2) Can you please help me understand your coin flip analogy? I don’t understand how the probability is less than 1% that the coin would show one side 600 times. Each time the coin flips, there is an equal chance of either side coming up. So it’s the same probability that there would be 600 heads as there would be 500 heads. This is the gambler’s roulette fallacy. If he sees that black has come up the past 8 spins, he will get on red because “it has to average out”. But in reality, there is still a 50/50 chance of red or black on the next spin. In other words, heads/tails/heads/tails/heads/tails has the same chances of heads/heads/heads/heads/heads/heads. Not logical to the human brain, but true.

    Help! :)

  • by Stephanie O on June 24, 2014, at 10:32 pm EDT

    I <3 you guys. Disney + Statistical Analysis = Heaven.

  • Mention of the t-test and ANOVA stuff brings me back to my college psych stats class. I feel young again. Thanks for the memory and the data!

  • Why does Touring Plans not use my Fast+ selections that I have reservations for? This plan does not use the Fastpass+ reservation for Voyage of the Little Mermaid, for instance. I thought personalized plans would recognize my Fast+ reservations.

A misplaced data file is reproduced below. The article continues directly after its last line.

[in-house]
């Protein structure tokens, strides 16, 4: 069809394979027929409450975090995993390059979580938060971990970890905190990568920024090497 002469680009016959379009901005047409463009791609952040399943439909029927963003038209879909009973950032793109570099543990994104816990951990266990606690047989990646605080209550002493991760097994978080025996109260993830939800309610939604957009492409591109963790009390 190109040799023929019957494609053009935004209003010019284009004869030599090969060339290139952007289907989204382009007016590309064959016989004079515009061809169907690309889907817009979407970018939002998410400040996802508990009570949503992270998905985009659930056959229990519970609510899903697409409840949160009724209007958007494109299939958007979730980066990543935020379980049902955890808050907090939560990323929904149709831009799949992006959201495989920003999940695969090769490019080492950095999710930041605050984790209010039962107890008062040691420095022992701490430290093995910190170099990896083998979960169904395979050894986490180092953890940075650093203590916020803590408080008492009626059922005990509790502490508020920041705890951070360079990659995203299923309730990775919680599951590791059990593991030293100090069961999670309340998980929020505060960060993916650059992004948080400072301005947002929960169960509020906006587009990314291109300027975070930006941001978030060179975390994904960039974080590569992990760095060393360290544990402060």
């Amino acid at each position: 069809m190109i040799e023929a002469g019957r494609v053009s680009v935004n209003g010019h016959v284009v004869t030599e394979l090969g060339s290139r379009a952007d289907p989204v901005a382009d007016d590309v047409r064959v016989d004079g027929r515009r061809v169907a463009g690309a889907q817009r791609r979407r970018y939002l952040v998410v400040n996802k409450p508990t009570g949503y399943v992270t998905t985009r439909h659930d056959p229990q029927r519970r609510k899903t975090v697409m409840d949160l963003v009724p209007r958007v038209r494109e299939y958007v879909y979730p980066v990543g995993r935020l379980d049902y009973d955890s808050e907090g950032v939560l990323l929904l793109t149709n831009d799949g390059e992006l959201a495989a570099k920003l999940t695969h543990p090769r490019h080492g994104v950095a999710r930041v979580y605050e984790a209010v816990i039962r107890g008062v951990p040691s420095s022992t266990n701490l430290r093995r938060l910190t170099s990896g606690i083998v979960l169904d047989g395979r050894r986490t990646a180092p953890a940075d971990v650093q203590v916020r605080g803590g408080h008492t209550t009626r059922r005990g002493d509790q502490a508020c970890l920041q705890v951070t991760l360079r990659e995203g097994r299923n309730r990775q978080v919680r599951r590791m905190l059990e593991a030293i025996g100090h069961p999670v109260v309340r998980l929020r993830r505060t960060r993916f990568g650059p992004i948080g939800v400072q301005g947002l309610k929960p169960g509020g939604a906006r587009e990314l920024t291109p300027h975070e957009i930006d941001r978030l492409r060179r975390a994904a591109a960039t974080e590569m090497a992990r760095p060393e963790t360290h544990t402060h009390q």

• The Optimizer won’t use a FP+ reservation if it thinks it won’t save you time. In this case, it thinks that you don’t need a FP+ for VOTLM. You can try getting FP+ for another attraction, and seeing if that helps.

      • Hey Len,

        While I get that the tourning plans are trying to tell you that you don’t need a Fast Pass + for an attraction, sometimes the user (me) has a very good reason for wanting to use a Fast Pass + for a certain attraction and a specific time. It would be nice if you could chose to “over ride” the tourning plan and make it incorporate your Fast Pass + selections if you want it to. I apprecaite the suggestions from the tourning plan, but sometimes I like what I have and I want to use it. Thanks!

        • Ahhhh…I get it. Yeah, try using the ‘Evaluate’ button. It won’t re-order your attractions, so you can put VOTLM exactly where it needs to be in order to use the FP+.

          “Optimize” will re-order your steps and make decisions for you. “Evaluate” lets you build the plan, and only tells you how long it’s all going to take.

          Let me know how that works. Thanks for using the site!

          • Ok, I will try that. Seems like you need a third option or something. One where you could imput your three Fast Passes, and lock them in and optimize around the locked in items. You could even lock in things like lunch/dinner ADR’s and optimize around those.

  • Thanks Len. It is hard to resist change but I know you guys are right.

  • Len if we got crowd tracker updates with new forecasts should we redo our personalized touring plans?